Electronics

LaserWatch has a burning desire to tell you what time it is

LaserWatch has a burning desir...
The LaserWatch displaying the time ... and doing that other thing
The LaserWatch displaying the time ... and doing that other thing
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The LaserWatch displaying the time ... and doing that other thing
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The LaserWatch displaying the time ... and doing that other thing
The watch features a machined metal body, a clear-coated carbon fiber face, a salvaged LED watch module and most notably, a 1,500-milliwatt laser module
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The watch features a machined metal body, a clear-coated carbon fiber face, a salvaged LED watch module and most notably, a 1,500-milliwatt laser module

Should you ever be captured while checking out a crazed villain's secret headquarters, it's entirely possible that a burning laser might provide you with your only means of escape. Of course, anything that's obviously a laser will be taken from you ... which is why our favorite laser weapons hobbyist, Patrick Priebe, has created a "Bond-inspired LaserWatch."

The watch features a machined metal body, a clear-coated carbon fiber face, a salvaged LED watch module and most notably, a 1,500-milliwatt laser. As can be seen in the video at the bottom of the page, that laser is capable of burning through a number of materials in fairly short order.

The watch features a machined metal body, a clear-coated carbon fiber face, a salvaged LED watch module and most notably, a 1,500-milliwatt laser module
The watch features a machined metal body, a clear-coated carbon fiber face, a salvaged LED watch module and most notably, a 1,500-milliwatt laser module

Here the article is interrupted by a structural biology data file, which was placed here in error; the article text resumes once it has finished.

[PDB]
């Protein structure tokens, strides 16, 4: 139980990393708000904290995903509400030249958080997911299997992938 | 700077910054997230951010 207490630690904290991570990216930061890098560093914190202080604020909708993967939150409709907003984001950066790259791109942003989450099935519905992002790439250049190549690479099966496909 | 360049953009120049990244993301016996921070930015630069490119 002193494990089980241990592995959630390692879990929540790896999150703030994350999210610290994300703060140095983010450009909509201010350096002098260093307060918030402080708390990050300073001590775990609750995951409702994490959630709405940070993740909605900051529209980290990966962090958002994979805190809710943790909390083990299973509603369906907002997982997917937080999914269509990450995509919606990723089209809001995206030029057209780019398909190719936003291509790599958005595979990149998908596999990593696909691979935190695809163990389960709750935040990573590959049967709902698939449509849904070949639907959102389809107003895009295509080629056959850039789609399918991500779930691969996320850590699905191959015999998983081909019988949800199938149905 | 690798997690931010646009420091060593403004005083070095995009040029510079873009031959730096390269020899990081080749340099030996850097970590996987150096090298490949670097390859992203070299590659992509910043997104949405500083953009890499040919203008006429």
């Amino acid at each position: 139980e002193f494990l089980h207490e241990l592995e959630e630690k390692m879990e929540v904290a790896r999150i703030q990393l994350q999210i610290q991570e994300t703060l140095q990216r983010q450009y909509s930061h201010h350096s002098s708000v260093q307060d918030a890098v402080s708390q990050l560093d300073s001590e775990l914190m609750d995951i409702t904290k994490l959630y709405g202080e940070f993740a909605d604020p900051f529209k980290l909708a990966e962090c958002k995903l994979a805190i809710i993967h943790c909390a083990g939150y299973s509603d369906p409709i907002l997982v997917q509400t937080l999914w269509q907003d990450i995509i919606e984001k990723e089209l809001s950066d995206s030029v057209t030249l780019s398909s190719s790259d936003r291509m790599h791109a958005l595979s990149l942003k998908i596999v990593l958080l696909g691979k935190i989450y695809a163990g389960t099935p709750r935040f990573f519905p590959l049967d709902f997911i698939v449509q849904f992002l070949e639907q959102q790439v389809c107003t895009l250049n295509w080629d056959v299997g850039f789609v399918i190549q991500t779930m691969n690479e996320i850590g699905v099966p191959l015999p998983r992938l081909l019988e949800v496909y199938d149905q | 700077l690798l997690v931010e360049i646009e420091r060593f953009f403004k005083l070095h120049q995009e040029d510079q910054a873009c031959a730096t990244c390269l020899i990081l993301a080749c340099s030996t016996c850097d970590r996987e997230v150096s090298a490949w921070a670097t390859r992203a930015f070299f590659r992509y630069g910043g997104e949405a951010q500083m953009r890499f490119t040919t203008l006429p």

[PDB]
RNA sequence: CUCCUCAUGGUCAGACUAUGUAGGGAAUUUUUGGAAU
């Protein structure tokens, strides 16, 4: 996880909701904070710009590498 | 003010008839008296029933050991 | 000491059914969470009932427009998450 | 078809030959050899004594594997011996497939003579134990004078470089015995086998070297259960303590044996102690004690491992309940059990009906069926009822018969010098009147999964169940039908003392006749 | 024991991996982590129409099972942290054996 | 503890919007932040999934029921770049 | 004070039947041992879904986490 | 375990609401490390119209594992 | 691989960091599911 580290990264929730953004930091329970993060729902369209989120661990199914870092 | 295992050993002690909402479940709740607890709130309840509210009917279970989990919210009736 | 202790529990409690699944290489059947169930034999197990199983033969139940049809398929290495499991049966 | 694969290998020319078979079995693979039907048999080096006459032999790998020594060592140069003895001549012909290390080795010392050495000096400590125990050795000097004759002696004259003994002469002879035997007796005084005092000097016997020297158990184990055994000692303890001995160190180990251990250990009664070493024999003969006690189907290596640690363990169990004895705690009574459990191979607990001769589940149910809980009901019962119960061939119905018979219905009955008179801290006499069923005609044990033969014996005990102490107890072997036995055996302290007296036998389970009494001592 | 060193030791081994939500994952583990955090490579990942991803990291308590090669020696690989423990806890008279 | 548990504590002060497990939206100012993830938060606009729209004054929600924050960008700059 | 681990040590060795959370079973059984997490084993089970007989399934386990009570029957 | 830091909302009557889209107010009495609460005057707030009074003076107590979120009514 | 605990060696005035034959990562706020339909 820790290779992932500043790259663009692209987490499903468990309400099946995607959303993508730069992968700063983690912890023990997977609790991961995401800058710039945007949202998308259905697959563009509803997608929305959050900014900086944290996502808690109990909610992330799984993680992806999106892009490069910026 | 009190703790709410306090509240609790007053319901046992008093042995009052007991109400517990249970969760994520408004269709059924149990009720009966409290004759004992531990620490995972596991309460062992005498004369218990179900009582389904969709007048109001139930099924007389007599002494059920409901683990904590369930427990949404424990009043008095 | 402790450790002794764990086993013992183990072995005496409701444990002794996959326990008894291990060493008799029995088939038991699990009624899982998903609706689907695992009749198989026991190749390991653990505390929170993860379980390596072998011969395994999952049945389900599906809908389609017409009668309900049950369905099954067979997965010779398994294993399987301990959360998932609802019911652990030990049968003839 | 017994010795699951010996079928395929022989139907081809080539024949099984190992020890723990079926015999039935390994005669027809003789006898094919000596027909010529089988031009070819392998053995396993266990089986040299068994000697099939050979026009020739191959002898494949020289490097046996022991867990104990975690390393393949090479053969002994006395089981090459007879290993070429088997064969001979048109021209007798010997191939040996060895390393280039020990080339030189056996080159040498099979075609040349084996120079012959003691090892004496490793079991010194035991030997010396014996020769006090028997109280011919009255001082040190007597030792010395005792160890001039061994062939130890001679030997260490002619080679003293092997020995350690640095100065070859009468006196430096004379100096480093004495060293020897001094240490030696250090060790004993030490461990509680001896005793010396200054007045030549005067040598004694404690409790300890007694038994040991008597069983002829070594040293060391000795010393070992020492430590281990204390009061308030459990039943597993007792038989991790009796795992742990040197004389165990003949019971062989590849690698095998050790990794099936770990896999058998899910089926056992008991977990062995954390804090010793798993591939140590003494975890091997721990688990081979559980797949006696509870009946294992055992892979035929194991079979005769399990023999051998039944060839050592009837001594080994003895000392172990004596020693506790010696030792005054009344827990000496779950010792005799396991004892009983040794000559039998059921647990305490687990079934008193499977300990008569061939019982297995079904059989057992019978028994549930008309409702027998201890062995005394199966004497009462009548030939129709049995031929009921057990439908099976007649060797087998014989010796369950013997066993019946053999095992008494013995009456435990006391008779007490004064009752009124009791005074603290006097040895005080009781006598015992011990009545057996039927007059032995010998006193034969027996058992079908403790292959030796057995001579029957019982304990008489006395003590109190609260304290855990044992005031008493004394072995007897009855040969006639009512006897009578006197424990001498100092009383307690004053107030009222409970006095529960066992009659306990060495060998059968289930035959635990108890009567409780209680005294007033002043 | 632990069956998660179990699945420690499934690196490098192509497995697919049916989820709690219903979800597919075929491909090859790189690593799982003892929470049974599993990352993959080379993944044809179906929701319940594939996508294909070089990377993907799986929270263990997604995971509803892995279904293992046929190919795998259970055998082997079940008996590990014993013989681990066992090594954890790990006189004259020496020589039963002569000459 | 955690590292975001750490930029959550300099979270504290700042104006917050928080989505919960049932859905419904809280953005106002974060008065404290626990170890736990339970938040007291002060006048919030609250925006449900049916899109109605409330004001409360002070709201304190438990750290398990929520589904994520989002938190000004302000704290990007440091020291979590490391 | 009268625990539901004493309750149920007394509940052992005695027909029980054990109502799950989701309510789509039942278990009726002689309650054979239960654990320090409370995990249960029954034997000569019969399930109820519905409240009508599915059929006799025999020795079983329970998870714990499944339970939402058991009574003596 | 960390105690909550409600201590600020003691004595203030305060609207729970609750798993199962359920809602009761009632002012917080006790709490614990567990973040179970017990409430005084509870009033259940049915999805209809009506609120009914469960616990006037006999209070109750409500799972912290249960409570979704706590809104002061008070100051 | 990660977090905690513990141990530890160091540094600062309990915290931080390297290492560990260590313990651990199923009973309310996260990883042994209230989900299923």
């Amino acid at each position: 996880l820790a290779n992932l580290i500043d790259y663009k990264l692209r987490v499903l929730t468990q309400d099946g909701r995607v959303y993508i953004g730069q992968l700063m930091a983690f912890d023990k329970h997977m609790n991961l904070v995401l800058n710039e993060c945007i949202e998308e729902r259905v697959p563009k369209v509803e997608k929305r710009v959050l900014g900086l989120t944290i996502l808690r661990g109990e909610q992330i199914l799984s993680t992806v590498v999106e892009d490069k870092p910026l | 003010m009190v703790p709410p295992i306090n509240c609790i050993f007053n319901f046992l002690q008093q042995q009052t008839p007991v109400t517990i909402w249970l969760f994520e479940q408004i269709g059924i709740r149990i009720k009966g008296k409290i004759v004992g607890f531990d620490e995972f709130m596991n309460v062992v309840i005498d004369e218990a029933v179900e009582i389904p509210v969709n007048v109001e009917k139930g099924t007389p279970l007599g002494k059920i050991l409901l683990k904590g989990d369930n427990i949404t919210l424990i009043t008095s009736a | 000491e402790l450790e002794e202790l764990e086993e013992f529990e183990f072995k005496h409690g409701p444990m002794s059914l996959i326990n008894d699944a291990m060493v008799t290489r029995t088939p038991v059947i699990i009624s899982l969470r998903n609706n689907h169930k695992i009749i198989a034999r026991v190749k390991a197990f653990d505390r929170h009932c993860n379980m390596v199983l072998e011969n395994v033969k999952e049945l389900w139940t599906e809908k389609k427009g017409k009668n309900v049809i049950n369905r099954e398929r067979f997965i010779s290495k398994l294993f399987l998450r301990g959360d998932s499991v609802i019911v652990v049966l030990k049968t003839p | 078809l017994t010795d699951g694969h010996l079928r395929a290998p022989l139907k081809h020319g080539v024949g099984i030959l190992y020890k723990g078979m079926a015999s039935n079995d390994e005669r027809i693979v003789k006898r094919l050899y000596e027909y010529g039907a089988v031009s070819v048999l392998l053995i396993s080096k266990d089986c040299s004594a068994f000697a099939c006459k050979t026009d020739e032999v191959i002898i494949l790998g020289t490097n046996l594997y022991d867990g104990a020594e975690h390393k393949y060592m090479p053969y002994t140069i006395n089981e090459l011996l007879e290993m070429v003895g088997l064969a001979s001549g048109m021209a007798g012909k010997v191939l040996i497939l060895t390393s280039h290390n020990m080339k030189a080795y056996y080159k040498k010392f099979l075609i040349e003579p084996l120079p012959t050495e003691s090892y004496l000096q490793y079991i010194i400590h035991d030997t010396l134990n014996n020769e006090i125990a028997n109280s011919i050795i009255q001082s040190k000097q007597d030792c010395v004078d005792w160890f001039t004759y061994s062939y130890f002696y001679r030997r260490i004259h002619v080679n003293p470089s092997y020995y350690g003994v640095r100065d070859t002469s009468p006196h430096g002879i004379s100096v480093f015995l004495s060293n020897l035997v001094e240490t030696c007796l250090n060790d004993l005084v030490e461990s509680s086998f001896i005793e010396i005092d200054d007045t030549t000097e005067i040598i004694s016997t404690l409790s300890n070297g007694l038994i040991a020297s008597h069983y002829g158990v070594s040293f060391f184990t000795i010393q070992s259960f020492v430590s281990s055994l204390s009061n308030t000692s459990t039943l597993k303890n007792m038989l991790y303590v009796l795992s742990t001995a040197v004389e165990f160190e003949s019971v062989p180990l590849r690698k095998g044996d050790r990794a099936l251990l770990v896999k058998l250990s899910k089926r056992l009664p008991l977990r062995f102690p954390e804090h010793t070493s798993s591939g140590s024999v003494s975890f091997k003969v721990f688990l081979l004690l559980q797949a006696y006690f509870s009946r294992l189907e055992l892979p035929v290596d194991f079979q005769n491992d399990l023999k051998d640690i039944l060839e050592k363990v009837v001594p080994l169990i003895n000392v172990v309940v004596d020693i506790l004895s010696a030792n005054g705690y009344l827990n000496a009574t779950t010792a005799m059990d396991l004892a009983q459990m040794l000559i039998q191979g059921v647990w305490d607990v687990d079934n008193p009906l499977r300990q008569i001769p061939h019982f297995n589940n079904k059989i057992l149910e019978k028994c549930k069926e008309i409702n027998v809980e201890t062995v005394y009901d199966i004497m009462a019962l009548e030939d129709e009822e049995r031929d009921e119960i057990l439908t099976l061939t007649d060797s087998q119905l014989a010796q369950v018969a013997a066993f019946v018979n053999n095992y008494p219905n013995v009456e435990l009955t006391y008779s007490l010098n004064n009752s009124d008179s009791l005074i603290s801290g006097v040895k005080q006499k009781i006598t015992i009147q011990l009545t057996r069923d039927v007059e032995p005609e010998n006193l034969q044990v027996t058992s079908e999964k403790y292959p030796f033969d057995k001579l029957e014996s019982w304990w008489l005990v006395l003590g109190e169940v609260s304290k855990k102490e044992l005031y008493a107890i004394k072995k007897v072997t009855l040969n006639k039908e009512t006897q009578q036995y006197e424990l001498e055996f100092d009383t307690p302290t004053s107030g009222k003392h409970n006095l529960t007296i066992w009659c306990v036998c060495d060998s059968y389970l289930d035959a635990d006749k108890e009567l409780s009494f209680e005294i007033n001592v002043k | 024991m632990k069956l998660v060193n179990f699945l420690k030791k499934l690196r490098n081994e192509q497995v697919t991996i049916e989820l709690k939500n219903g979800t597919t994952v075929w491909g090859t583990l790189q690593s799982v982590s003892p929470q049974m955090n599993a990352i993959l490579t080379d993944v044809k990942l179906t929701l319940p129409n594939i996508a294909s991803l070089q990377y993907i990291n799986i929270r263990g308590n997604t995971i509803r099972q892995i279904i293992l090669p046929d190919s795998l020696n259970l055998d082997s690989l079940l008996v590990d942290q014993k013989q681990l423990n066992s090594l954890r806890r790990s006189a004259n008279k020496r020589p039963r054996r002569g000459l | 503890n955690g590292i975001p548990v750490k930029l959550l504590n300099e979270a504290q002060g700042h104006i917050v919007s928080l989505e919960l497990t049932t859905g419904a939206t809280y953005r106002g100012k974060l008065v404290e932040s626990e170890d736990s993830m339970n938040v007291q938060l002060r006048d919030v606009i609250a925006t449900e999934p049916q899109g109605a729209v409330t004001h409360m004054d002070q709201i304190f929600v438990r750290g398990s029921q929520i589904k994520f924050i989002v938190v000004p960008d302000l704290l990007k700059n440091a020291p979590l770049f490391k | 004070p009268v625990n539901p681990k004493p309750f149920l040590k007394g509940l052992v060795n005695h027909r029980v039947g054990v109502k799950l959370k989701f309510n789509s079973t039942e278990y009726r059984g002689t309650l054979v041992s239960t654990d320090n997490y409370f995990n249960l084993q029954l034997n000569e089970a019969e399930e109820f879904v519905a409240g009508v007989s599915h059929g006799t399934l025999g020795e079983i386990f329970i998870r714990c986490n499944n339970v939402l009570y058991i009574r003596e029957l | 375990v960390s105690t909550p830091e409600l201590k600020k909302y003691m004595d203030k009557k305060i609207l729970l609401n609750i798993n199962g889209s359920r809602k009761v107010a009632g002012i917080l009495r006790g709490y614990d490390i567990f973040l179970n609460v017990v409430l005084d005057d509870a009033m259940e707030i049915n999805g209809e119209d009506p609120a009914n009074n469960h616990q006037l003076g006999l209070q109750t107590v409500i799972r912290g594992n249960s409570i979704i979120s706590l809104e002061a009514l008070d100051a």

It's activated simply by pressing a custom-made brass button. Power is provided by a lithium-polymer battery in its wrist strap, although you'll want to ration out the number of times that you draw upon it – Priebe tells us that no more than about 5-10 minutes of laser use will drain the thing.

While most of his creations are emphatically "not for sale," Patrick is entertaining the notion of making more LaserWatches for paying clients (such as the British Secret Service, perhaps?). Given that the current prototype took him approximately 40 hours to build, however, he tells us that their price would be "nothing under $300."

Source: Laser gadgets by Patrick Priebe

Bond-inspired LaserWatch ( selfmade, including some burning laser tricks)

2 comments
Bill Bennett
I have a 445nm 2 watt laser that burns stuff, love it, I want,err need,err want one of these.
Mel Tisdale
Two buttons for the harmless telling of the time but only one button for the laser, which can blind or seriously injure people accidentally, never mind on purpose! I suppose the only good point about the design is that it will only be a matter of time before the cuff of some item of clothing activates the laser accidentally and the wearer treats all those within earshot to a string of expletives before rushing to the nearest A & E department with a very badly burnt back of their hand. One hopes that they will not follow their initial impulse and hurl the thing as far as possible, but discard it safely, preferably including stamping on it in the process so that there is not any chance of it doing any more harm, accidentally, or heaven forfend, deliberately. One has to wonder at the mindset of the constructor. He clearly knows that this is dangerous because he asks that safety eye glasses be used, yet obviously expects it to be worn in public. (If not, why the dual function of a watch?) Does he intend to include a carton of such eyewear with every one he sells for distribution to those who might be accidentally caught in the beam? (Re. aforementioned cuff.) In short, no thanks, even for free, never mind the $300.